Thursday, 17 November 2016

The Oxford Dictionary of Family Names in Britain and Ireland

Update 20 November 2016. The publishers are providing free access to the dictionary until the end of November. To get the log in details see the press release from the UWE (you'll need to scroll right down to the bottom of the page).

The long-awaited Oxford Dictionary of Family Names in Britain and Ireland has finally been published. This dictionary is the fruit of six years' research by a team of academics at the University of the West of England, and is part of a project originally known as Family Names in the UK (FaNUK). It will be a valuable resource for information on the origins, history and geographical distribution of surnames in Britain and Ireland. Over 50,000 surnames are included in the database. The dictionary provides information on the current distribution of a surname in Britain and Ireland, the main location of the surname in Great Britain in 1881 and the main Irish location between 1847 and 1864. In the online version of the dictionary a map generated from Steve Archer's Surname Atlas CD showing the distribution of the surname in 1881 is also provided. Variant spellings are provided, and early bearers of the surname are listed.

The dictionary is available in print for the princely sum of £400. At that price it is going to be beyond the reach of the average family historian but it should be possible to find printed copies in your nearest reference library. The dictionary is also available as an online database via Oxford Reference. This database is accessible with some library tickets and via institutional access. If your library does not subscribe then I would encourage you to write to them and ask if they can take out a subscription. I can't currently access the database with any of my library cards or via my UCL account, but UCL have already told me that they are investigating access so I hope to be able to log in soon.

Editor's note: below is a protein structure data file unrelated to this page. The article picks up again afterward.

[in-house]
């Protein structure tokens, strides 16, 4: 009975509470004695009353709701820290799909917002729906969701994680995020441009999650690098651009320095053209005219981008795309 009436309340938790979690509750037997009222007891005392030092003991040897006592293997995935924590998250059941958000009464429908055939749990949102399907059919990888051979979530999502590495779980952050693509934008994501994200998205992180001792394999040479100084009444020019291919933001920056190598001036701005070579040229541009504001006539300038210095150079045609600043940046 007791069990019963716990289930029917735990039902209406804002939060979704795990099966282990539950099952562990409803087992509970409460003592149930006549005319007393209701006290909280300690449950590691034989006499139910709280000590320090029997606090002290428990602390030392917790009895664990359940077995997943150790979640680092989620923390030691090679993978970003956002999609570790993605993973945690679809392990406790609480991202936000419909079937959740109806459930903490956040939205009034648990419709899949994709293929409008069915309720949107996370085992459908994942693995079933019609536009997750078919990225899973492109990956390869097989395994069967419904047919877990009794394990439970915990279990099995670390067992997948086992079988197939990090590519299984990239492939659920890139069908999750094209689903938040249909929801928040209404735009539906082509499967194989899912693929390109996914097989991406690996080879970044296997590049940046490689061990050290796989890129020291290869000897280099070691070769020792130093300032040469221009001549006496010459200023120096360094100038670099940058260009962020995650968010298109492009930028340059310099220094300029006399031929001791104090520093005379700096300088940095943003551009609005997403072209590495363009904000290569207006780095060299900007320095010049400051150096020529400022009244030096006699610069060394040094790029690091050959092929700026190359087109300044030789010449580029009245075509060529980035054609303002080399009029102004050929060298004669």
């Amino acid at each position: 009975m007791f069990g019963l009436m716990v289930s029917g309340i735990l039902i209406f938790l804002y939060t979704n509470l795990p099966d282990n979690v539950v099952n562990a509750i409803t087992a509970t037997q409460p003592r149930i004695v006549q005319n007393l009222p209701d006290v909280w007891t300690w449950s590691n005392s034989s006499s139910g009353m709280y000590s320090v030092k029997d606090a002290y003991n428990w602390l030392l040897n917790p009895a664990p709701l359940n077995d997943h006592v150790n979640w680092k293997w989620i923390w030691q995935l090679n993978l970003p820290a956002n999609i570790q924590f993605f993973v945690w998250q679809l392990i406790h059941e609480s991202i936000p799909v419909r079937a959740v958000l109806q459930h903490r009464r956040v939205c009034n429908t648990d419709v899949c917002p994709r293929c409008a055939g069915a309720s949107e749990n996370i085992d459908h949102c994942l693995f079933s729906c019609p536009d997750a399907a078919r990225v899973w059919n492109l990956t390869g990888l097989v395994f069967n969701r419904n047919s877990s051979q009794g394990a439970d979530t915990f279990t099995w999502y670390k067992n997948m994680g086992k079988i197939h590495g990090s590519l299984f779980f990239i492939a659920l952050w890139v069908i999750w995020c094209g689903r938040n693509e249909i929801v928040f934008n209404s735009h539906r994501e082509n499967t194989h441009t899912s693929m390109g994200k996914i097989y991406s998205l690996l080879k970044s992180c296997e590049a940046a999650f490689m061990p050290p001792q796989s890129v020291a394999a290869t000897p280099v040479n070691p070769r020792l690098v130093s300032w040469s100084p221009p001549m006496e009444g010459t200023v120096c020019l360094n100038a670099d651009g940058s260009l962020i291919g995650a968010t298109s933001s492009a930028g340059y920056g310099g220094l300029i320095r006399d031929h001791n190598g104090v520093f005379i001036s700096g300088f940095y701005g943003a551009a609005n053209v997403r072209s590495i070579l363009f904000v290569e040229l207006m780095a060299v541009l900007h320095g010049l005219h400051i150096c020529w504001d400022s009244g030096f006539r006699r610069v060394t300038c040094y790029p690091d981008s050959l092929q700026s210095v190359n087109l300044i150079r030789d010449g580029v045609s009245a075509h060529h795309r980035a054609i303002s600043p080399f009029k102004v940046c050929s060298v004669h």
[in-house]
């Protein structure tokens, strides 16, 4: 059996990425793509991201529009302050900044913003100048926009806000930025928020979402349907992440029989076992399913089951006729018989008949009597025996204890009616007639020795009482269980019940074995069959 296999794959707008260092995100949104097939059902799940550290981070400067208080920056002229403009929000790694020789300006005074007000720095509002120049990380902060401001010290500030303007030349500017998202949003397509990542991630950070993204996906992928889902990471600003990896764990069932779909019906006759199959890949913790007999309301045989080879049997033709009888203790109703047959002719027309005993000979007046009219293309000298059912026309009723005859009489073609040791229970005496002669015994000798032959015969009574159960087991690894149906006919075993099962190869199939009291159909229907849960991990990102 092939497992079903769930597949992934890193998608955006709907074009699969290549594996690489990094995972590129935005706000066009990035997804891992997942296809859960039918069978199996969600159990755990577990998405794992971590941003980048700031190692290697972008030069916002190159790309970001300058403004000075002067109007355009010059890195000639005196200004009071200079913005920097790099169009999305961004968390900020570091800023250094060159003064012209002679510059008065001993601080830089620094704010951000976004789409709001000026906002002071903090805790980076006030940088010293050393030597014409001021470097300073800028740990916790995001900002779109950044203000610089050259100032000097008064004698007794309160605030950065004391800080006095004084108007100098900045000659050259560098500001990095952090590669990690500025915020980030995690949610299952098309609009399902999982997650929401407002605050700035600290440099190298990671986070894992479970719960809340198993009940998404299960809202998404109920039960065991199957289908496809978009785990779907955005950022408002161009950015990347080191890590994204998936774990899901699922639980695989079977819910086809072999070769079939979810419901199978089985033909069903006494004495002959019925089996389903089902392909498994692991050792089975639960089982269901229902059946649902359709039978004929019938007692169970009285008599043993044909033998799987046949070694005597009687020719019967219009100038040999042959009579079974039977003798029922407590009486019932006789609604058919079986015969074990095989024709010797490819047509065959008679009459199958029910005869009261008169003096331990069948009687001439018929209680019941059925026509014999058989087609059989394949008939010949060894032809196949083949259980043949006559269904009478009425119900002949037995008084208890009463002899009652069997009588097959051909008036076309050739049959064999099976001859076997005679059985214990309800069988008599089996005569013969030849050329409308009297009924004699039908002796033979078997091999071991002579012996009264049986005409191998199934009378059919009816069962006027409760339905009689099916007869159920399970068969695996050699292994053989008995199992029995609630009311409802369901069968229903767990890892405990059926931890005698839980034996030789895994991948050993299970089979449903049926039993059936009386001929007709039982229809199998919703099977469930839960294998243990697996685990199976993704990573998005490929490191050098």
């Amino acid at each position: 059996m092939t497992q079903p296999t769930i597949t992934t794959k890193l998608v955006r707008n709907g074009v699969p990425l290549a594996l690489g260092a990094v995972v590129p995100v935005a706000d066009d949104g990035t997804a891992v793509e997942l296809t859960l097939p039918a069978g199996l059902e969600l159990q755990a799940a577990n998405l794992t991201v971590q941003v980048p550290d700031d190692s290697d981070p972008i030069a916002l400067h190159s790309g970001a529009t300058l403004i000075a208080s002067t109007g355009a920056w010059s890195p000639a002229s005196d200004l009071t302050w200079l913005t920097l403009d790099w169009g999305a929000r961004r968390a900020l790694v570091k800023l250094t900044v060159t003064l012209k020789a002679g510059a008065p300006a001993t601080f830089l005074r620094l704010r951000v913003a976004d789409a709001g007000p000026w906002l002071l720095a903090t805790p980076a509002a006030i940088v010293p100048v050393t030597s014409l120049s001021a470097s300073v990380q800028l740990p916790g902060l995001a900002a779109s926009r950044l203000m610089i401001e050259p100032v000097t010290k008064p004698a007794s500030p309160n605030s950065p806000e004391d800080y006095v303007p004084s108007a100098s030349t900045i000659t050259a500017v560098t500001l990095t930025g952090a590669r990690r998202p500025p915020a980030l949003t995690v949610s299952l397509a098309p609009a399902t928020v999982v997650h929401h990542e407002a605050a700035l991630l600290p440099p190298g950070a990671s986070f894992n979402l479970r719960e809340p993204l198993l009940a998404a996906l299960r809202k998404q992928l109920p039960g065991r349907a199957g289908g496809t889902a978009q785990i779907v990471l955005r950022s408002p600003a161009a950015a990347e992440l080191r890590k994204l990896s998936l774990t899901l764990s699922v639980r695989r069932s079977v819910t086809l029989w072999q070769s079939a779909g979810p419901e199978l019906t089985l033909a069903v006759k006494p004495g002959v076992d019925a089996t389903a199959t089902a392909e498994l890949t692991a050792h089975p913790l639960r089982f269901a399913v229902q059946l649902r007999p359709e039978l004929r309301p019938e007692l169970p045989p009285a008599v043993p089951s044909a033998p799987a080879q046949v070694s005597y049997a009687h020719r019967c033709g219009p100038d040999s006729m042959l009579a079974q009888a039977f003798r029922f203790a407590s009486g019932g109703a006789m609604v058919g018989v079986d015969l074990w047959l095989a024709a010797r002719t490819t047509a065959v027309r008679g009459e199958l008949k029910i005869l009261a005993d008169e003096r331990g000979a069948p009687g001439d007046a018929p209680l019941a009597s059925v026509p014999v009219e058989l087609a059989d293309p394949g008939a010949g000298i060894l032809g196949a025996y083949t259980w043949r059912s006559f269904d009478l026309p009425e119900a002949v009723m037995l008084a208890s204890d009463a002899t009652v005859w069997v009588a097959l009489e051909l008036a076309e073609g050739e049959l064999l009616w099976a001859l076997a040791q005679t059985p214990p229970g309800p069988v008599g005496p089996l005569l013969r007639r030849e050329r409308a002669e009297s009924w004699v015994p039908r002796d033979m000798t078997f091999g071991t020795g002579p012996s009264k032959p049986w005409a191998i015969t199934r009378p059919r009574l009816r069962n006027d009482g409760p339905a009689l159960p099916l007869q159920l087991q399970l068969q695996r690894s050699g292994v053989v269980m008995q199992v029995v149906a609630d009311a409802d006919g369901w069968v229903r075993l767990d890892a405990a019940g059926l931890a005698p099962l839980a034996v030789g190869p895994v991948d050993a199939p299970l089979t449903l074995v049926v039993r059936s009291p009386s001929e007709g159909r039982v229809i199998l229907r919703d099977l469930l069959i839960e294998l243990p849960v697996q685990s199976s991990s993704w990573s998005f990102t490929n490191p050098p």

The FaNUK team invited members of the Guild of One-Name Studies to complete a questionnaire providing information about their registered surnames. I contributed information on the surnames Cruse, Cruwys and variants. I  was sent a draft of the entry for my surnames back in 2014 and provided further input on the draft, but I haven't yet seen the final entry so I shall look forward to seeing how it has turned out. I was very pleased that the dictionary cited my profile page on the Guild of One-Name Studies website as one of the references they'd used.

There were originally plans to incorporate DNA evidence into the surname entries as I reported back in 2011, but that proposal did not come to anything.

You can learn more about the dictionary in these interviews with Professor Patrick Hanks and Dr Harry Parkin on YouTube as well as catching a few tantalising glimpses of some pages from the dictionary.

Further reading 

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